Skip to content

Enable Wildfly remote access

Last Updated on 11/11/2020

This tutotial will show how to enable Wildfly remote access, so you can manage your application server remotely as you would at the local machine it is running on.

The Problem

I believe that everyone is very used to install Wildfly on your local machine running a operation system with GUI and a web browsers available. So, when you need to log on Wildfly’s administrative page at http://localhost:8080/ to manage your application server for, by example, adding users or adding datasources, everything works as expected.
However, if your Wildfly is running on a remote machine and you try to access your administrative page through the network by it’s IP address or hostname, let’s say, at, you will probably see a graceful This webpage is not available error, in another words, Wildfly said “No, thanks, I’m not allowing requests from another guys than the ones at my local machine”.

The First Possible Solution

We are going to jump right into the quickest solution to enable the remote access, but you can find the explanation of why and how it works at the end of this tutorial.

Before moving on, make sure that the machine where you Wildfly is running is accepting TCP connections on ports 8080 and 9990.

If you Wildfly is running, go to it’s bin folder and execute the following commands to stop it:

cd /opt/wildfly-8.2.0.Final/bin
./ --connect --command=:shutdown

Next, start your Wildfly using the command below, which add parameters that enable remote access from any source (IP/hostname) to the administrative page:

./ -b -bmanagement &

It’s done!

The Second Possible Solution

As an alternative to adding parameters do your start command, you can edit your standalone.xml to enable remote access from any source. This approach is more useful if you need the remote access enabled most of the time, this way, you don’t need to remember to pass aditional parameters to the start command, as shown above.

First, go to your Wildfly configuration folder:

cd /opt/wildfly-8.2.0.Final/standalone/configuration

Next, edit the standalone.xml file using your preferred file editor and do the changes below:
Replace this:

<interface name="management">
	<inet-address value="${}"/>
<interface name="public">
	<inet-address value="${jboss.bind.address:}"/>

With this:

<interface name="management">
<interface name="public">

Make sure to save your changes and restart your Wildfly:

/opt/wildfly-8.2.0.Final/bin/ --connect --command=:reload


The Explanation

The short story is, because of security reasons, Wildfly doesn’t want to expose its services on ports that can be accessed without proper authorization. One of those services is the JMX service, which is used for monitoring and managing Java servers trought 9990 port.
By default, the JMX service will allow connections from localhost sources only, as we could see on the standalone.xml file. To change this behavior, you need to allow another hosts to connect to the JMX, by one of the proposed solutions.
On production environments and for security reasons, be aware of exposing this service, you may specify which sources you are willing to allow remote connections instead of exposing your service to anyone, as we did on this tutorial.

Hope it helps. Cya!

41 thoughts on “Enable Wildfly remote access”

  1. Pingback: Enabling remote access to Keycloak - Row Coding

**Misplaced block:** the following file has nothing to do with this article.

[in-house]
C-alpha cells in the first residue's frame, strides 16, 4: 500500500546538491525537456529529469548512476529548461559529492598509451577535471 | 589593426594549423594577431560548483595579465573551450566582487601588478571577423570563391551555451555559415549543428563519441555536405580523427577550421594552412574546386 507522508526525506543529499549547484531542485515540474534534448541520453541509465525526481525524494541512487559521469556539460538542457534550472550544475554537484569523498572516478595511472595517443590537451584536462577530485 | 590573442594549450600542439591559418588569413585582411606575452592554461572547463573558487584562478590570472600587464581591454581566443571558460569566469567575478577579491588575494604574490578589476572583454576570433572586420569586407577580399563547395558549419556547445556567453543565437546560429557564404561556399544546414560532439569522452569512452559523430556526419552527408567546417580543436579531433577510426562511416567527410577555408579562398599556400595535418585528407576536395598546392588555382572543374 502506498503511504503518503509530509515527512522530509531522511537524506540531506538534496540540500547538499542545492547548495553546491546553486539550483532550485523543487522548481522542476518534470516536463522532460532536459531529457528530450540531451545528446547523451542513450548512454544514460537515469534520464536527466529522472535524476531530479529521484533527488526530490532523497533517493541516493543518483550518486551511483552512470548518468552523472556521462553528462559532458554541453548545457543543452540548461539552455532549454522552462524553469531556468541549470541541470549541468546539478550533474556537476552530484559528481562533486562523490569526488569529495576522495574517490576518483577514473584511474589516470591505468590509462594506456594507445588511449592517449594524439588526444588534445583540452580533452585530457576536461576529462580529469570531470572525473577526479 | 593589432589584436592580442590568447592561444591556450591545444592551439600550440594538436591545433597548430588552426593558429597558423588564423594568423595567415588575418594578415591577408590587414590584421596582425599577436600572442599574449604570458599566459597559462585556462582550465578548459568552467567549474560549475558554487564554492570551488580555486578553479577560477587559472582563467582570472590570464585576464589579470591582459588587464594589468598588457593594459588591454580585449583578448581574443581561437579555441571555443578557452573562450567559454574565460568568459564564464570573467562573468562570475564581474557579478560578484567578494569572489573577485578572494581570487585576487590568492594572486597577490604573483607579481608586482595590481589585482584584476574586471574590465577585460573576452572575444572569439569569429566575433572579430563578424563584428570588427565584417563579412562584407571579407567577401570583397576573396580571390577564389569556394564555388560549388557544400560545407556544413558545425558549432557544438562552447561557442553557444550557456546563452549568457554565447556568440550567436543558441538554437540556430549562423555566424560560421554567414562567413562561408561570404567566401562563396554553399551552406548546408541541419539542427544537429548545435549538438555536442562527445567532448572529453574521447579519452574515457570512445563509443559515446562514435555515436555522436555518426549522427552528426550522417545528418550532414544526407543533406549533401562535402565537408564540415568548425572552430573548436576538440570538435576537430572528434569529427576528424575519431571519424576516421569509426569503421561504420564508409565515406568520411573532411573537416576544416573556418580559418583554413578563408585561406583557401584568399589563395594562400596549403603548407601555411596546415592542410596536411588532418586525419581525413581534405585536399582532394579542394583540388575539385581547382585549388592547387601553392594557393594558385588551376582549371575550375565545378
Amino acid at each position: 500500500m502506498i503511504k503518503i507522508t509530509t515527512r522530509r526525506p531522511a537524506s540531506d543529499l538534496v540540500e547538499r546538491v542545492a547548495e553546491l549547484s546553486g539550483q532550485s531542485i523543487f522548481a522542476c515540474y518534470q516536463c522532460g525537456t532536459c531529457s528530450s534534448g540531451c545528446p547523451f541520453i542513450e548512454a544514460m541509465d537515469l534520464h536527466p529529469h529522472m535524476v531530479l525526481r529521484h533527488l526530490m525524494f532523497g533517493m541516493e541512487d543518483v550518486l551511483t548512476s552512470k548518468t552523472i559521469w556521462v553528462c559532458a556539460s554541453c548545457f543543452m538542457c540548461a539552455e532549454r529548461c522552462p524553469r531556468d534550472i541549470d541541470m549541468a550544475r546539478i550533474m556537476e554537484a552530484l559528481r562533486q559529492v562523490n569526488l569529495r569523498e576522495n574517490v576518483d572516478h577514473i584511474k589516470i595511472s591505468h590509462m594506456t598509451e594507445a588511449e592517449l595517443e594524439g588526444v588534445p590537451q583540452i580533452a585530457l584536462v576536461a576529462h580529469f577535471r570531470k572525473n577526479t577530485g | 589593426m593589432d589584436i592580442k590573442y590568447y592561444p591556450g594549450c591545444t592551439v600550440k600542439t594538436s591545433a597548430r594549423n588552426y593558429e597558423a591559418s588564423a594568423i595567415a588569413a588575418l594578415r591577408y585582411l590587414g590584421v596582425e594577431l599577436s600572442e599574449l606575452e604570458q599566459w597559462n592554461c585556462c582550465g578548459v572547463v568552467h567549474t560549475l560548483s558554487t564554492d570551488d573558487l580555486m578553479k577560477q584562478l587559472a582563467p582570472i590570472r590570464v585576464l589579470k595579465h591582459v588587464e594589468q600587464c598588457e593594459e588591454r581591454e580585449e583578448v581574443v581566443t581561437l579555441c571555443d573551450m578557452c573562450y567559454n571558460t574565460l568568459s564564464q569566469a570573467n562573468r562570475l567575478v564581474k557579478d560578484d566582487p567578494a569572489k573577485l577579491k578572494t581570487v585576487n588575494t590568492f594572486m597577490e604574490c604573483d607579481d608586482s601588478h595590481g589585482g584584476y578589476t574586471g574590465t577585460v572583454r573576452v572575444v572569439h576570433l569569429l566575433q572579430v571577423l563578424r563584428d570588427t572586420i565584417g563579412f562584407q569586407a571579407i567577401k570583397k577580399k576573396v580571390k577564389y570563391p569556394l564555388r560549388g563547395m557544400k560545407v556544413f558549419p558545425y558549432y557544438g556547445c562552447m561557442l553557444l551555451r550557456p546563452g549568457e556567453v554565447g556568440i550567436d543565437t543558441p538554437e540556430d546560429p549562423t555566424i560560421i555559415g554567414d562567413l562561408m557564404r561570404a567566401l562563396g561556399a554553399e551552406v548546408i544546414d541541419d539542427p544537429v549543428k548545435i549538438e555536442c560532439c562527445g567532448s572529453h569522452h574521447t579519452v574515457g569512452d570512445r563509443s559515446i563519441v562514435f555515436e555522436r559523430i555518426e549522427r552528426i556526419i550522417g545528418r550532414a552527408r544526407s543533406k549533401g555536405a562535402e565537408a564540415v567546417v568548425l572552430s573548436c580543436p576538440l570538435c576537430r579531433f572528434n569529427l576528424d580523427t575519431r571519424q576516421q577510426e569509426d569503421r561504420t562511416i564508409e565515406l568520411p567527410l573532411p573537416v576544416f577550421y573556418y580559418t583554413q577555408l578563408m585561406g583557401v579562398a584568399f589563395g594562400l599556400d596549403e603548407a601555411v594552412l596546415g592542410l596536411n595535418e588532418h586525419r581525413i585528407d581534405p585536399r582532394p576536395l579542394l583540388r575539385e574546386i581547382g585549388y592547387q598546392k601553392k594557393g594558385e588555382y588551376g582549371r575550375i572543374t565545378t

2. Ronal Ardima Kurniawan

    Hi, I tried with second possible solution, but it didn’t work when I use my public IP address.
    And I also tried with, but it was same.

    This is the warning:
    This site can’t be reached refused to connect.

    Checking the connection
    Checking the proxy and the firewall

  3. Pingback: Habilitar acceso remoto en Wildfly – Repositorio Tecno

  4. Hi. Is the ampersand ( & ) at the end of the standalone command a typo, or does it have any particular purpose? (If so, what is it?)

    Or was it supposed to be part of the “it’s done” line? 🙂

  5. Hi, I would like to know if it is possible to grant access only for an specific IP. For example: I’m running the service in my computer and I need to allow just the IP to access the port 8080, there is a way to do this? Thanks for the post.

    1. Hi Vinicius! It is indeed possible. Let’s say the IP you would like to allow is, then instead of using:
      You will use:
      <inet-address value=""/>

      Thank you for reading.

  6. Pingback: How to add Wildfly 10 as service in Ubuntu | stuetzpunkt

  7. Thanks a lot dude, works like a charm.

    Question, in case I want to revert this option, should I just use ?

    thanks in advance,
    Anderson Santos

  8. This page helped, thanks. Just a side note though, it appears that in Wildfly 10, host.xml must also be changed to reflect

    1. If you change it back it starts again? Have you checked the logs? The described behavior may have been due to a broken xml tag while you were changing it. Please provide more info so I can help you.

    1. Bruno,
      For some reason, I can access the front site remotely on 8080 but not the admin console on 9990.

      I type “netstat -lntpu” on the box and it says that the port is supposed to be open:

      Proto Recv-Q Send-Q Local Address Foreign Address State PID/Program name
      tcp 0 0* LISTEN 18562/java

      Any ideas?

      1. Hi Jeshan!

        Have you tried to open telnet remotely on port 9990? Try it on both 8080 and 9990 from your remote machine, and take note of the difference.

        Another question: the machine where your Wildfly is running, sits behind a firewall?

          1. It was what I tought! In cases like this, trying a telnet for troubleshooting is always a good idea.
            I’m glad the problem was solved.

Leave a Reply

Your email address will not be published. Required fields are marked *